You have your upper body strength training routine so down pat that the weights know you’re coming even before you put the resistance band down. Kudos on your dedication to this important aspect of fitness! After all, it’s essential to increasing lean muscle mass and conditioning your body to move easily today and tomorrow. Mixing things up, however, can not only keep your muscles guessing (they adapt if you always do the same workout, which can hamper results), but help you tailor your session to your preferences and keep things interesting.
If a lack of other top-of-mind upper body exercises keeps you doing the same-old thing, consider choosing from this list of moves that target your arms, shoulders and chest. Focus on three during your next workout, choose a new combination next time and so on. And don’t miss these lower body strength-training moves, too.
What It Does: Strengthens your chest, triceps and shoulders
How to Do It: Kneeling on a mat or rug, bring your hands out in front of you, a little wider than shoulder-width. Tuck your toes underneath you and press back into your heels until your whole body is lifted off the floor. Keep your abdominals engaged to avoid a sagging back. Slowly bend your elbows, lowering your chest between your hands, and then press down to rise back up again. Repeat up to 15 times; complete two to three sets.
To make this exercise easier, drop your knees to the floor, keeping your feet in the air. You can increase the challenge by lifting one foot off the ground or lowering yourself more slowly.
Be careful not to… lift your hips. Maintaining a straight line through your spine is key to properly working your upper body.
Overhead Shoulder Press
What It Does: Strengthens and tones your shoulders and triceps
How to Do It: Start in a staggered stance, with one leg forward and the other leg behind you, to keep your back stable and safe. Hold a dumbbell in each hand (choose a weight that challenges, not overtaxes you). Bring your hands up to ear level, palms facing forward and elbows slightly in front of you. Press your arms up overhead, and then lower them back down to ear level. Complete three sets of 10 to 15 reps for each arm.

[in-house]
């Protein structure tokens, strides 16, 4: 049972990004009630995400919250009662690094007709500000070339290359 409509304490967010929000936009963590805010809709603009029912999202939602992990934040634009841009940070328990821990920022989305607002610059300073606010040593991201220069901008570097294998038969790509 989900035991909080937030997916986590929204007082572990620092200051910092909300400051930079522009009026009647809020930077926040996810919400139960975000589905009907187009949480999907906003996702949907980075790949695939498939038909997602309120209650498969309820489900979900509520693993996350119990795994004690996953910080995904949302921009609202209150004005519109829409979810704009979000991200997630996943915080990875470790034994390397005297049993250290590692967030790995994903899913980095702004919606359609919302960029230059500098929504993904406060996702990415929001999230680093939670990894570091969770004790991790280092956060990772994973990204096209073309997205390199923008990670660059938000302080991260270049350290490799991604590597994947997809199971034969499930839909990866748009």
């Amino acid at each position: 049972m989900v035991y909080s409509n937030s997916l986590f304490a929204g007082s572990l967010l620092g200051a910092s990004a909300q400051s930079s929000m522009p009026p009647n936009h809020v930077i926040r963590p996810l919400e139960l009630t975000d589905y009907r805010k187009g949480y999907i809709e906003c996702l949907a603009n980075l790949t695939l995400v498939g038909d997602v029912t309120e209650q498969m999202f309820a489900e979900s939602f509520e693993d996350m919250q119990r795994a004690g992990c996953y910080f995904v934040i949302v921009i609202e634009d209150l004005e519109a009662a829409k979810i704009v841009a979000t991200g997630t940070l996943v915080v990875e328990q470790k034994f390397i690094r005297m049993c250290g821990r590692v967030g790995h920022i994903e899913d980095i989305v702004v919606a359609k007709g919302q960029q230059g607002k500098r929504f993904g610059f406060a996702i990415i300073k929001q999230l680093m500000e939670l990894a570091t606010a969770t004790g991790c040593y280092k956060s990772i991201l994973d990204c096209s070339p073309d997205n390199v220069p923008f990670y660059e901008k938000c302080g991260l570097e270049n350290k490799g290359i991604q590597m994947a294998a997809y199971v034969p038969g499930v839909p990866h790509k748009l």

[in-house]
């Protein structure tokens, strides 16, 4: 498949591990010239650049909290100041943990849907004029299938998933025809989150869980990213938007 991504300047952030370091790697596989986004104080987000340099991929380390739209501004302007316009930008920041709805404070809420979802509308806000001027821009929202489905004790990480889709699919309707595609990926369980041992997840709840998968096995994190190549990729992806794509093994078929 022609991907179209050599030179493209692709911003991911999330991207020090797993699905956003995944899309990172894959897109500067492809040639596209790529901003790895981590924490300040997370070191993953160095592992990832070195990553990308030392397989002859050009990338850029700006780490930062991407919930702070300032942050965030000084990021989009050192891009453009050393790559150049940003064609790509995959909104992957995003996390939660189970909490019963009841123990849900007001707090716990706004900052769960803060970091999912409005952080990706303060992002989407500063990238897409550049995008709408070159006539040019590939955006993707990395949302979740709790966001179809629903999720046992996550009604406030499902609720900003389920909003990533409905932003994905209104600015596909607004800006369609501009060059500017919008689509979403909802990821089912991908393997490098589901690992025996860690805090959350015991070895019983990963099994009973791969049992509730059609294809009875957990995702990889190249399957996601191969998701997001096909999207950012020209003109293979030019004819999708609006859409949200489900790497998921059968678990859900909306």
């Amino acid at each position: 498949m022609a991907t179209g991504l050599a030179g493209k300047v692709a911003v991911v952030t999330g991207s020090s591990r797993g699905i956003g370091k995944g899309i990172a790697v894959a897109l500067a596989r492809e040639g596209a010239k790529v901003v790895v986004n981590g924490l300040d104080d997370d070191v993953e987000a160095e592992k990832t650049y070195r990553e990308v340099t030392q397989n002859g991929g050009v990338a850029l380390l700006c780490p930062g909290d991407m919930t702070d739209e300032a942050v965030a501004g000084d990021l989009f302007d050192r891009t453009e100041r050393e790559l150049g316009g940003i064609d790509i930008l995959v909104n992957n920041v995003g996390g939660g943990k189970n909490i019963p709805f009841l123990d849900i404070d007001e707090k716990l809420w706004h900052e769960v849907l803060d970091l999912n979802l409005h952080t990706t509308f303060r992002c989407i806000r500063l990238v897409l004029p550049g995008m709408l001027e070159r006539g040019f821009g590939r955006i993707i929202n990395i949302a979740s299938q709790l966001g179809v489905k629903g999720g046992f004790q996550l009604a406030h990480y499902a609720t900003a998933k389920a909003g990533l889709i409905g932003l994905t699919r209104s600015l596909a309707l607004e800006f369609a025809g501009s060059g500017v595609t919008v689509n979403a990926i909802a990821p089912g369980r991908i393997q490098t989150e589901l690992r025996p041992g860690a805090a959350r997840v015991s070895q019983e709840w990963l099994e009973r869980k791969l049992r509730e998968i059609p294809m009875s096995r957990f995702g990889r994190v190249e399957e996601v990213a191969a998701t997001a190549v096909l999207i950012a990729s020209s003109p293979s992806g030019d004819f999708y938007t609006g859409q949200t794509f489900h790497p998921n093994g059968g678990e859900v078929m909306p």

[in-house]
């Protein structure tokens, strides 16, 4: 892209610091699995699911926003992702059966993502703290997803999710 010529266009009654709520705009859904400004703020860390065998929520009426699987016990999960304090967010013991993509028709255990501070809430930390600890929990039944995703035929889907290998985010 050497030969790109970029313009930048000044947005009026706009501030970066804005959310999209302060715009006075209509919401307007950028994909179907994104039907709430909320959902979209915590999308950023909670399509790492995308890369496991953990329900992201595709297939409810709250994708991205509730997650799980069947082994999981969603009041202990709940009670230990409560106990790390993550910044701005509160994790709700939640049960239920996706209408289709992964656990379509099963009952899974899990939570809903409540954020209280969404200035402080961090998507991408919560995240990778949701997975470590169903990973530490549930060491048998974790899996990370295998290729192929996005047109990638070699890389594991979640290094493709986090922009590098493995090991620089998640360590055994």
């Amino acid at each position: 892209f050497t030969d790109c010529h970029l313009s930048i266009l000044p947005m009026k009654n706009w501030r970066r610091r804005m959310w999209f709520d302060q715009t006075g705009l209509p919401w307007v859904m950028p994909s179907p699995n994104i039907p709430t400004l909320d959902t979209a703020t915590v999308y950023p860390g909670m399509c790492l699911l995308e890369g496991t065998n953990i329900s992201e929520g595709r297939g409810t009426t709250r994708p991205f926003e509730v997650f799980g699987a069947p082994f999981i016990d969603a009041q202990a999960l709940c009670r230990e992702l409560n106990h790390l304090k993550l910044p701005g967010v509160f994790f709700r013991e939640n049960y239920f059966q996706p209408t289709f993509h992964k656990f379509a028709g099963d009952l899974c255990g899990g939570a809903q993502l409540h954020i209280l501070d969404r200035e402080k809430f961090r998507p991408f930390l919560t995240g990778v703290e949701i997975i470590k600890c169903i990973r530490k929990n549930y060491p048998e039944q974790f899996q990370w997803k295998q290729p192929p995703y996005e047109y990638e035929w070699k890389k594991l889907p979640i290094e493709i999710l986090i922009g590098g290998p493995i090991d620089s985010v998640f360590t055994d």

Use lighter weights if you’re having trouble completing a few reps. For a bigger challenge, alternate your arms.
Be careful not to… let your elbows drift backward. Lifting the weights overhead when your elbows are too far back puts strain on your spine.
What It Does: Targets and tones your triceps
How to Do It: Sitting on a mat or rug, hold a dumbbell in your right hand and roll onto your back. With your knees bent and feet flat on the floor, extend your right arm straight above your chest. Use your left hand as light support for your right triceps, keeping the upper part of your arm vertical. Lower your right hand back by your right ear and then raise it back up, straightening your elbow. Repeat for 15 times and switch sides; complete two sets for each arm.
Use a lighter weight if you’re having trouble completing a few reps.
Be careful not to… move your upper arm. Keeping it vertical throughout the entire exercise ensures that you’re targeting your triceps.
What It Does: Tones your biceps
How to Do It: Stand with your feet hip-width apart and a dumbbell in each hand. Start with your hands at your sides and your palms facing forward. Bend your elbows and lift the weights up to your shoulders and then back down by your thighs. Keep your abdominals engaged and your spine stable throughout the exercise. Repeat 10 to 15 times for each arm; complete three sets.